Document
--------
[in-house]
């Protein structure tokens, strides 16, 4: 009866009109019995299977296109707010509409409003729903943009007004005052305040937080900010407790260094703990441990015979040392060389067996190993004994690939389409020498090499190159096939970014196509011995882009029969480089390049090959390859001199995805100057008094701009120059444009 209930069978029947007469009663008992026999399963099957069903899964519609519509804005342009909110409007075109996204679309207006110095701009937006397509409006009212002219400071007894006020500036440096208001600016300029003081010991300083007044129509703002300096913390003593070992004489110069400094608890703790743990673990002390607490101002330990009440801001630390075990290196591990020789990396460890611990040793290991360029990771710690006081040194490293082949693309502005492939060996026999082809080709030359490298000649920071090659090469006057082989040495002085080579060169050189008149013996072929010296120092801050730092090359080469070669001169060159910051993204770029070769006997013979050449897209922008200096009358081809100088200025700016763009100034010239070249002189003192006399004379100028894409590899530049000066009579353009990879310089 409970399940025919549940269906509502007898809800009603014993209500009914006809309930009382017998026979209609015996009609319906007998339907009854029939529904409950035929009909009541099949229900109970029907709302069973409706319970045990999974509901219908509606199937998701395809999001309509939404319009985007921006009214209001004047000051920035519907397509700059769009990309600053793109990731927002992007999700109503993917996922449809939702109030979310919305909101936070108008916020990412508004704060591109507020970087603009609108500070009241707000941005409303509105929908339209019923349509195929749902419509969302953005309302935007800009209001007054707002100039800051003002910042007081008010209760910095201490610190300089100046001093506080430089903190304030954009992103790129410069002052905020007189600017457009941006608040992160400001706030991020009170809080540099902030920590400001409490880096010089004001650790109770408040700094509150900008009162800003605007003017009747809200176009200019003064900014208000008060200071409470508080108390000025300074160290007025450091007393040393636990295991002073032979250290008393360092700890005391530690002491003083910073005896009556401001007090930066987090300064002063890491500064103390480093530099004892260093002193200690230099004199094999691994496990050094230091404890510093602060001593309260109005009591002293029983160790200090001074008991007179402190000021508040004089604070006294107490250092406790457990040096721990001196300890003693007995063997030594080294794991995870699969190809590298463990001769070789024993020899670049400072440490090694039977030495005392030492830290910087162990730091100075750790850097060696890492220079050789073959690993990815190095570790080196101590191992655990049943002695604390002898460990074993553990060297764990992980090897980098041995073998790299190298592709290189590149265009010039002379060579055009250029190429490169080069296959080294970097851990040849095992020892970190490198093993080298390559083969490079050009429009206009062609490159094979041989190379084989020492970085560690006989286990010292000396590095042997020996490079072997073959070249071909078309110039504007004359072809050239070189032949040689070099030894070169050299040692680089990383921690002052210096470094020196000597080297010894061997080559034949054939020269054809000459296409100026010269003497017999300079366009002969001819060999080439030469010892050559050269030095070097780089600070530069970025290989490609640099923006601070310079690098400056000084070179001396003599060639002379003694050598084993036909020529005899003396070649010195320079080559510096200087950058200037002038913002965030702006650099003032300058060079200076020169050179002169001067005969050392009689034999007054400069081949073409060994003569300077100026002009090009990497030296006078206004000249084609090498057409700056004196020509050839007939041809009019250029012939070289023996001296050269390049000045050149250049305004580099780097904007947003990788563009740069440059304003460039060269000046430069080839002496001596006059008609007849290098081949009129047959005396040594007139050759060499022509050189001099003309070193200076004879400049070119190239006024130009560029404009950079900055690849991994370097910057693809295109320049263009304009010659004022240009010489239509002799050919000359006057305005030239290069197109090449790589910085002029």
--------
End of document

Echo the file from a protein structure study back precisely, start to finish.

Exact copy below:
[in-house]
């Protein structure tokens, strides 16, 4: 009866009109019995299977296109707010509409409003729903943009007004005052305040937080900010407790260094703990441990015979040392060389067996190993004994690939389409020498090499190159096939970014196509011995882009029969480089390049090959390859001199995805100057008094701009120059444009 209930069978029947007469009663008992026999399963099957069903899964519609519509804005342009909110409007075109996204679309207006110095701009937006397509409006009212002219400071007894006020500036440096208001600016300029003081010991300083007044129509703002300096913390003593070992004489110069400094608890703790743990673990002390607490101002330990009440801001630390075990290196591990020789990396460890611990040793290991360029990771710690006081040194490293082949693309502005492939060996026999082809080709030359490298000649920071090659090469006057082989040495002085080579060169050189008149013996072929010296120092801050730092090359080469070669001169060159910051993204770029070769006997013979050449897209922008200096009358081809100088200025700016763009100034010239070249002189003192006399004379100028894409590899530049000066009579353009990879310089 409970399940025919549940269906509502007898809800009603014993209500009914006809309930009382017998026979209609015996009609319906007998339907009854029939529904409950035929009909009541099949229900109970029907709302069973409706319970045990999974509901219908509606199937998701395809999001309509939404319009985007921006009214209001004047000051920035519907397509700059769009990309600053793109990731927002992007999700109503993917996922449809939702109030979310919305909101936070108008916020990412508004704060591109507020970087603009609108500070009241707000941005409303509105929908339209019923349509195929749902419509969302953005309302935007800009209001007054707002100039800051003002910042007081008010209760910095201490610190300089100046001093506080430089903190304030954009992103790129410069002052905020007189600017457009941006608040992160400001706030991020009170809080540099902030920590400001409490880096010089004001650790109770408040700094509150900008009162800003605007003017009747809200176009200019003064900014208000008060200071409470508080108390000025300074160290007025450091007393040393636990295991002073032979250290008393360092700890005391530690002491003083910073005896009556401001007090930066987090300064002063890491500064103390480093530099004892260093002193200690230099004199094999691994496990050094230091404890510093602060001593309260109005009591002293029983160790200090001074008991007179402190000021508040004089604070006294107490250092406790457990040096721990001196300890003693007995063997030594080294794991995870699969190809590298463990001769070789024993020899670049400072440490090694039977030495005392030492830290910087162990730091100075750790850097060696890492220079050789073959690993990815190095570790080196101590191992655990049943002695604390002898460990074993553990060297764990992980090897980098041995073998790299190298592709290189590149265009010039002379060579055009250029190429490169080069296959080294970097851990040849095992020892970190490198093993080298390559083969490079050009429009206009062609490159094979041989190379084989020492970085560690006989286990010292000396590095042997020996490079072997073959070249071909078309110039504007004359072809050239070189032949040689070099030894070169050299040692680089990383921690002052210096470094020196000597080297010894061997080559034949054939020269054809000459296409100026010269003497017999300079366009002969001819060999080439030469010892050559050269030095070097780089600070530069970025290989490609640099923006601070310079690098400056000084070179001396003599060639002379003694050598084993036909020529005899003396070649010195320079080559510096200087950058200037002038913002965030702006650099003032300058060079200076020169050179002169001067005969050392009689034999007054400069081949073409060994003569300077100026002009090009990497030296006078206004000249084609090498057409700056004196020509050839007939041809009019250029012939070289023996001296050269390049000045050149250049305004580099780097904007947003990788563009740069440059304003460039060269000046430069080839002496001596006059008609007849290098081949009129047959005396040594007139050759060499022509050189001099003309070193200076004879400049070119190239006024130009560029404009950079900055690849991994370097910057693809295109320049263009304009010659004022240009010489239509002799050919000359006057305005030239290069197109090449790589910085002029």